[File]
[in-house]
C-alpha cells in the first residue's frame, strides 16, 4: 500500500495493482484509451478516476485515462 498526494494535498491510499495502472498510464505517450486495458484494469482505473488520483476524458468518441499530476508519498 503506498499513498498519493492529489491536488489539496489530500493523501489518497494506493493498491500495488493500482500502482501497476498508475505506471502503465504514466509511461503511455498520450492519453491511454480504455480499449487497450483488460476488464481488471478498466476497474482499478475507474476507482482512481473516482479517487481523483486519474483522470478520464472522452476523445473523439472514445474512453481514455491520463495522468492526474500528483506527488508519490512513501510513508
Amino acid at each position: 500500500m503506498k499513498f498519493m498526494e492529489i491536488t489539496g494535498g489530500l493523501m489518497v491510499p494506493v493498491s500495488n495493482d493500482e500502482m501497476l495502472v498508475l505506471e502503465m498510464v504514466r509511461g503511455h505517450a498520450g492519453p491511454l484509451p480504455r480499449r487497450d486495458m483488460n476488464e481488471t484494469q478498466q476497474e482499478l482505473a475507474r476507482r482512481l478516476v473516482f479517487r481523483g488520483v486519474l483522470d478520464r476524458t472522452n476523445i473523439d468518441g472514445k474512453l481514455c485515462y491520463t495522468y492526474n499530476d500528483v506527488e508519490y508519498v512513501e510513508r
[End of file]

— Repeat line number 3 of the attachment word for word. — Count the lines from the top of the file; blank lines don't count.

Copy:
Amino acid at each position: 500500500m503506498k499513498f498519493m498526494e492529489i491536488t489539496g494535498g489530500l493523501m489518497v491510499p494506493v493498491s500495488n495493482d493500482e500502482m501497476l495502472v498508475l505506471e502503465m498510464v504514466r509511461g503511455h505517450a498520450g492519453p491511454l484509451p480504455r480499449r487497450d486495458m483488460n476488464e481488471t484494469q478498466q476497474e482499478l482505473a475507474r476507482r482512481l478516476v473516482f479517487r481523483g488520483v486519474l483522470d478520464r476524458t472522452n476523445i473523439d468518441g472514445k474512453l481514455c485515462y491520463t495522468y492526474n499530476d500528483v506527488e508519490y508519498v512513501e510513508r